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Electrostatic Particle Ionization Offers Option for Reducing Airborne Transmission of PRRS
Dr. Qiang Zhang - University of Manitoba

Farmscape for December 18, 2014

A researcher with the University of Manitoba says electrostatic particle ionization offers swine producers an easy to use option for reducing the airborne transmission of PRRS.
Electrostatic particle ionization for reducing airborne PRRS virus was discussed last week as part of Prairie Livestock Expo in Winnipeg.
The technology uses high voltage to produce negative ions.
Dr. Qiang Zhang, a professor in biosystems engineering, reports laboratory studies conducted at the University of Manitoba have shown this approach can remove 95% of the PRRS virus from the air.

Clip-Dr. Qiang Zhang-University of Manitoba:
First of all this technology has been used for removing dust in pig barns and the principle is pretty simple.
You're actually ionizing air. You produce ions in the air. Those ions will collide with aerosols, the dust particles in the air, then those dust particles become charged then they will be collected on ground surfaces.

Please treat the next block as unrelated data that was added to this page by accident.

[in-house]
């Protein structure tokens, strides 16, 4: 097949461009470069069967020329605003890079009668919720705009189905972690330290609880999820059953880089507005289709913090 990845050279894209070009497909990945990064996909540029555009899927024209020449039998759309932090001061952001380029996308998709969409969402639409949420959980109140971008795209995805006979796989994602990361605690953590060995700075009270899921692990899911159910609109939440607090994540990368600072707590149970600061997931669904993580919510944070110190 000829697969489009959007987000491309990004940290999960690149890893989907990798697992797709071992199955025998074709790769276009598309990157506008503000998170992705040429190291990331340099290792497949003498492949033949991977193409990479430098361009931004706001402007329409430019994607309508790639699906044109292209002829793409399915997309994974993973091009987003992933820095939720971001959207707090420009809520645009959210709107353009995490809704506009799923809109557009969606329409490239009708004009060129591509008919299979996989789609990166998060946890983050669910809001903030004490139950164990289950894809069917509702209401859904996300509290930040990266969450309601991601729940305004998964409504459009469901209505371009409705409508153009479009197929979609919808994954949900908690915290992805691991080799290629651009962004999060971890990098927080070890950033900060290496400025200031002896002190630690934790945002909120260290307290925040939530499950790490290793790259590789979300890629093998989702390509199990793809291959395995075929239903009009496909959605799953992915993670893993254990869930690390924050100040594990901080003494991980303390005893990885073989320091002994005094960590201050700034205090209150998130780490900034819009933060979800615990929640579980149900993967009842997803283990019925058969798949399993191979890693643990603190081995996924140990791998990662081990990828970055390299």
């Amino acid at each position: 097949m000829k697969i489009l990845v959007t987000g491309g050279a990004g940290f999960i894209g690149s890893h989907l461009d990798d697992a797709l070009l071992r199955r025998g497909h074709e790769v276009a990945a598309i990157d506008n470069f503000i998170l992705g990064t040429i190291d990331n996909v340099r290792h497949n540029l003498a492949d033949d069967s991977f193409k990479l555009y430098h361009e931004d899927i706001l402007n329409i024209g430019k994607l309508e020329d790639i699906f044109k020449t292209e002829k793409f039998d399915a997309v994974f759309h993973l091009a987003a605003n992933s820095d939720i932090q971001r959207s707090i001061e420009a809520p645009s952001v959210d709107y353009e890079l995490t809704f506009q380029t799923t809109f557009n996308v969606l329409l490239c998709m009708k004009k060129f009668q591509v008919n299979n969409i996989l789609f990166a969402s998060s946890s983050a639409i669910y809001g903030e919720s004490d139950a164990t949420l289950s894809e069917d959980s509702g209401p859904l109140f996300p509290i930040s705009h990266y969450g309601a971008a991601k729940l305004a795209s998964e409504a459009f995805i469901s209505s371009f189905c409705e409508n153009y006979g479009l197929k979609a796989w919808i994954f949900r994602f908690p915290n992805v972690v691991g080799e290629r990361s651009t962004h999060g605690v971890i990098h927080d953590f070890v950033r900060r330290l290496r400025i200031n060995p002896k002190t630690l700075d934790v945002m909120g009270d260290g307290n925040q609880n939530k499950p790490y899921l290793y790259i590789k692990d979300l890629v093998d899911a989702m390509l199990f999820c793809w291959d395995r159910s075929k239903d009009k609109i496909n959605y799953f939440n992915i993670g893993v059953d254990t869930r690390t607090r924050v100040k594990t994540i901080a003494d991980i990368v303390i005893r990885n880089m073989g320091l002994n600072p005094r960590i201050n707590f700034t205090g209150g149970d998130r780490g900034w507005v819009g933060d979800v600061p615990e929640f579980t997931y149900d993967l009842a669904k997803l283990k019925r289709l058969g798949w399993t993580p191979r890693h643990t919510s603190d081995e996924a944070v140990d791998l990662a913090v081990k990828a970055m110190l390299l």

The airborne transmission of diseases is very complicated but, simply put, the pathogens actually will attach to aerosols and then the aerosols will flow in the air so that's how the disease is carried by air.
If you remove aerosols carrying pathogens then you can remove pathogens from the air.
So now we could actually use this device for removing PRRS virus.
Installation of this device is very easy, basically just a few lines then you're done.
This actually is very significant because preventing airborne transmission of disease is very difficult.
Currently some people actually use filtration systems which is very difficult to install and to operate so this device actually will be much cheaper and much easier to use.
Obviously our study is still a laboratory study so we will have to verify it in real barns.

Dr. Zhang says the technology has been tested by large livestock operations in the U.S. but it's not widely used.
He says there's a few sites in Canada using the technology, mostly for dust removal.
For Farmscape.Ca, I'm Bruce Cochrane.


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